Software can be modified, codes can be adapted or rewritten to cover new situations and delivered via an update – whether to the phone in your pocket or a robot on another planet. Hardware, on the other hand, is generally fixed from the outset, constraining the physical capabilities of a device.
When designing general-purpose robots that’s a problem. What if an unforeseen situation calls for a new tool?
Now the Bio Inspired Robotics Lab at the Swiss Federal Institute of Technology Zurich and colleagues are developing robots that can add new parts by “growing” them from a special type of adhesive. Unlike a similar robot that can adapt its body shape using sprayable foam, Swiss Federal Institute robots constructs intricate tools. For example, the robot makes itself a small scoop and then uses it to move water from one bowl to another.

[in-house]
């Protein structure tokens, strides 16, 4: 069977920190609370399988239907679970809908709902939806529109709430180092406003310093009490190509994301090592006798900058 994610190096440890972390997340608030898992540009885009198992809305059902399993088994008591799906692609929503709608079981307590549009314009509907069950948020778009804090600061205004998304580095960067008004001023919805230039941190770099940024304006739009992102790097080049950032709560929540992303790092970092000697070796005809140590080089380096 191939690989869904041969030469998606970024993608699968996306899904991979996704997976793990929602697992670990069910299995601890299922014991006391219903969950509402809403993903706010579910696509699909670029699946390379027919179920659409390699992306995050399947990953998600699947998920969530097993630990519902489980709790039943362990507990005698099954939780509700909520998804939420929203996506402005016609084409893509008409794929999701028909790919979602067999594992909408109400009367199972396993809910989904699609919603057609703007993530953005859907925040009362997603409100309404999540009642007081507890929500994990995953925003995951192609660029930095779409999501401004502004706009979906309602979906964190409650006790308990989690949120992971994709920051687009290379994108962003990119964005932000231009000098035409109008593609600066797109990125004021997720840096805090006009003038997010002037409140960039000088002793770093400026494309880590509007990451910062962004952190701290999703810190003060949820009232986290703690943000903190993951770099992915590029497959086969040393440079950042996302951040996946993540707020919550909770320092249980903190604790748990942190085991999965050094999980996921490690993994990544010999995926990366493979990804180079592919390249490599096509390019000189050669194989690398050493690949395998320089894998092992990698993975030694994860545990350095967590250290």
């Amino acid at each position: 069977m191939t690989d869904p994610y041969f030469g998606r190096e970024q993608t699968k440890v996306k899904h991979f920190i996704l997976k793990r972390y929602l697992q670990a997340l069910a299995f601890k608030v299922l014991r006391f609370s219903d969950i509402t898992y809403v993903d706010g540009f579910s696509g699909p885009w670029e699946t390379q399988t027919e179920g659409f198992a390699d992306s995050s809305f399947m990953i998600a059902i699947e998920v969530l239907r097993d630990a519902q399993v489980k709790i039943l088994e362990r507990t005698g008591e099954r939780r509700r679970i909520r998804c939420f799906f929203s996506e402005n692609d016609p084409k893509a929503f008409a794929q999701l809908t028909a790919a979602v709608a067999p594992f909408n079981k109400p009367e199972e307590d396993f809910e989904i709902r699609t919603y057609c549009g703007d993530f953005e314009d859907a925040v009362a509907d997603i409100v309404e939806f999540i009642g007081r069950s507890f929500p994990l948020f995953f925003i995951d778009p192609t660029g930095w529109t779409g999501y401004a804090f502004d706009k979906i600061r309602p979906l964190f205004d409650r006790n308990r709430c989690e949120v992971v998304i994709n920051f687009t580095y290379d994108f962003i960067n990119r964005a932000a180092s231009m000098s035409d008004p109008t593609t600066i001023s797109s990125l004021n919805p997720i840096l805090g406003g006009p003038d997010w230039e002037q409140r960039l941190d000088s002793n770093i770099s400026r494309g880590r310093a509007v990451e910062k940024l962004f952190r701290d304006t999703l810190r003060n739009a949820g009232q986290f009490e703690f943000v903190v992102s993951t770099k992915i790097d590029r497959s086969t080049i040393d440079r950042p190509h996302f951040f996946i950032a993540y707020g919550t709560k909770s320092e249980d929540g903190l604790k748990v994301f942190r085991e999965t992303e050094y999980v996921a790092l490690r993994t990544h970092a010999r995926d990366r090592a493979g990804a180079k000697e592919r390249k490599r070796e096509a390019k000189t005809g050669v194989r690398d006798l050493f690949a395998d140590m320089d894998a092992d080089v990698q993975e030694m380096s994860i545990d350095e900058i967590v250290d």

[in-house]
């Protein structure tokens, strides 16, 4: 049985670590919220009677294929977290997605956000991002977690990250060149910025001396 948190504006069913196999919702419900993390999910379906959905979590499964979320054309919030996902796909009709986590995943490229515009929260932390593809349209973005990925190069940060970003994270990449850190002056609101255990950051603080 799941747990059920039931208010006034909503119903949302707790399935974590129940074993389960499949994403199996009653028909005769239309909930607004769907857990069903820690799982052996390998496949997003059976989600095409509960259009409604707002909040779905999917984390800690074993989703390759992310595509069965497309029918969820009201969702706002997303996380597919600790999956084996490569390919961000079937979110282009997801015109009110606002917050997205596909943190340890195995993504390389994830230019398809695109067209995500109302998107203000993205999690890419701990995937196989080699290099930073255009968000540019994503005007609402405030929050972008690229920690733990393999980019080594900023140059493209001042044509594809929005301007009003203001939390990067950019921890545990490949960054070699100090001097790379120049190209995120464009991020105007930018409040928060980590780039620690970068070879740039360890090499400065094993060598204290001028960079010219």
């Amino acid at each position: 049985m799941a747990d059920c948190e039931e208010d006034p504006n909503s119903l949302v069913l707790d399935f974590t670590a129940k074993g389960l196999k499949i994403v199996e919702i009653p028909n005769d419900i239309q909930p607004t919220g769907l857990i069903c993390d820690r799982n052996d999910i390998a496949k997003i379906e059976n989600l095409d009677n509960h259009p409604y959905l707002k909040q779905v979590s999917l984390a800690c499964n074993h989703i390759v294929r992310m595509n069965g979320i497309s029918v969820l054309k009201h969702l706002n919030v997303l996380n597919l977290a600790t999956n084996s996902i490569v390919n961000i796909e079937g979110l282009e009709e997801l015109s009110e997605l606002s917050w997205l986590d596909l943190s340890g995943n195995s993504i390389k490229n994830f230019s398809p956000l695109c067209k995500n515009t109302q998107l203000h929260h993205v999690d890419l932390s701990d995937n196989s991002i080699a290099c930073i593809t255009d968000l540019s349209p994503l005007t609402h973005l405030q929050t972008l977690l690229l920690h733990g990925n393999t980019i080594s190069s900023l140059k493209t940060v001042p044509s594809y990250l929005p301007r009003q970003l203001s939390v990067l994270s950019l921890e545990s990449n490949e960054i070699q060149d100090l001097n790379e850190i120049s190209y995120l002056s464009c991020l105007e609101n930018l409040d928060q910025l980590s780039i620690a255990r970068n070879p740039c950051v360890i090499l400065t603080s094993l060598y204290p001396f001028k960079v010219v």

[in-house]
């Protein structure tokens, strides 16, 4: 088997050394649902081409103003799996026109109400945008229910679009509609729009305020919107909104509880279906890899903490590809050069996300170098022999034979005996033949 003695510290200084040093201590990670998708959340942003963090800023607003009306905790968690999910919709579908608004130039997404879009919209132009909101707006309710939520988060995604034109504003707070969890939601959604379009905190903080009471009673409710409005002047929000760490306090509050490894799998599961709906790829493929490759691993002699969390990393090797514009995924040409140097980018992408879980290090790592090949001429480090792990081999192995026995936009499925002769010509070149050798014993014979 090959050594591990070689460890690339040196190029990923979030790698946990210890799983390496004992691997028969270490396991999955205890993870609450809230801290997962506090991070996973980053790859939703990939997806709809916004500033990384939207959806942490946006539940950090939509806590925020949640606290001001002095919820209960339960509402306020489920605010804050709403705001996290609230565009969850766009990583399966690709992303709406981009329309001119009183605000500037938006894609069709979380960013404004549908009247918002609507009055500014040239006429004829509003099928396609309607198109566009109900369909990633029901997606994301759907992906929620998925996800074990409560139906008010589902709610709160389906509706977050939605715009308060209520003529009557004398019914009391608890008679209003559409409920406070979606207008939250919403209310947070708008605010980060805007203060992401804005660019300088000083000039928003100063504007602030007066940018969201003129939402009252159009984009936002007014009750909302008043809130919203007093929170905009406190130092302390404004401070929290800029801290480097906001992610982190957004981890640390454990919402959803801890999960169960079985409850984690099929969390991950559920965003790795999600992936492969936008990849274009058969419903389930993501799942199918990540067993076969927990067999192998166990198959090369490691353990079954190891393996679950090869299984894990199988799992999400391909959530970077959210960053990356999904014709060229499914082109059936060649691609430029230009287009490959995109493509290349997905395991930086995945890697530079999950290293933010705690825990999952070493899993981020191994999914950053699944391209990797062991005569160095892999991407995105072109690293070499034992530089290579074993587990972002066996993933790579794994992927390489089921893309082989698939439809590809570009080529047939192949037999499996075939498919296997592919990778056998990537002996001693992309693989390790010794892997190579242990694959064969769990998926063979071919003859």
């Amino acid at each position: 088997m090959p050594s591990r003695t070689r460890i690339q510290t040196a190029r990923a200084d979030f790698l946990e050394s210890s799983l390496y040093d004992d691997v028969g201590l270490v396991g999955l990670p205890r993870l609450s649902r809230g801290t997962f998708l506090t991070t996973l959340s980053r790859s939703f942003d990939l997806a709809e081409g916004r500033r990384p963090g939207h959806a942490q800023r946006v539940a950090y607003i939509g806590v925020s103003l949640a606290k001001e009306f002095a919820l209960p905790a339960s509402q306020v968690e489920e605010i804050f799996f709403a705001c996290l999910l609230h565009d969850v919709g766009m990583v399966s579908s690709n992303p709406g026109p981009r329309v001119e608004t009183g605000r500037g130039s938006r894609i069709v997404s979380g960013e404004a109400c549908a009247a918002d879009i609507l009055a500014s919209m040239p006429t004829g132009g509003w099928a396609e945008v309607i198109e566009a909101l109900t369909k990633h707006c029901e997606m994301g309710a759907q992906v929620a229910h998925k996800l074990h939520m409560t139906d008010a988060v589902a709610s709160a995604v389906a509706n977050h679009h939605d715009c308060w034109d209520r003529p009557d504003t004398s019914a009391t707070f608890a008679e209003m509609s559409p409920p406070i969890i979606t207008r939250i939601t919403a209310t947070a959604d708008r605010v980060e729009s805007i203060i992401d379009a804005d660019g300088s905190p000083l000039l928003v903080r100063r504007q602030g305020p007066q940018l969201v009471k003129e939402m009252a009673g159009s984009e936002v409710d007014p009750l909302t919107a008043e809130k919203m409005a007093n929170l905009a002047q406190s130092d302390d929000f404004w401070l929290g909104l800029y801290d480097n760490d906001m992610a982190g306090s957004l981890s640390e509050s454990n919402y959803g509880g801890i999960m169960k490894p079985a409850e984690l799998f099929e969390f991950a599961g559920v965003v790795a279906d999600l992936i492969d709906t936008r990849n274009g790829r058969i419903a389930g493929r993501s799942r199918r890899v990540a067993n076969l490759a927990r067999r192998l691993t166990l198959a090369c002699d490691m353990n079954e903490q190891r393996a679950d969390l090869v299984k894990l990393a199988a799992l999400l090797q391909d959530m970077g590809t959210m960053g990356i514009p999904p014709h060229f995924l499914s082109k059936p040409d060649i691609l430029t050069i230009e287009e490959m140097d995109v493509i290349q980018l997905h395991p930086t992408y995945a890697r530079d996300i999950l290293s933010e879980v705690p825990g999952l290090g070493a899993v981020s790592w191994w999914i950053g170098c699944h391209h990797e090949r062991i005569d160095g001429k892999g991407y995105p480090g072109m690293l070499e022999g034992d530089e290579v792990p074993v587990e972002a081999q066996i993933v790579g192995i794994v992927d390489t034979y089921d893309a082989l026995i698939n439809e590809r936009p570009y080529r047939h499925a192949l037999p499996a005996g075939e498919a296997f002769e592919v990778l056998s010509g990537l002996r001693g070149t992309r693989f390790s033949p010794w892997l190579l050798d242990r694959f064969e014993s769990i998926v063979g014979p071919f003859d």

The robots construct these new parts using hot-melt adhesive – a substance that can be switched repeatedly between liquid and solid states by controlling its temperature. Highly adhesive and pliable when heated, the material solidifies and forms strong bonds when cooled.
This raw material can be used to form new tools by itself or used to glue larger parts together – including new sensors or motors. The team have also demonstrated the fabrication of movable grippers.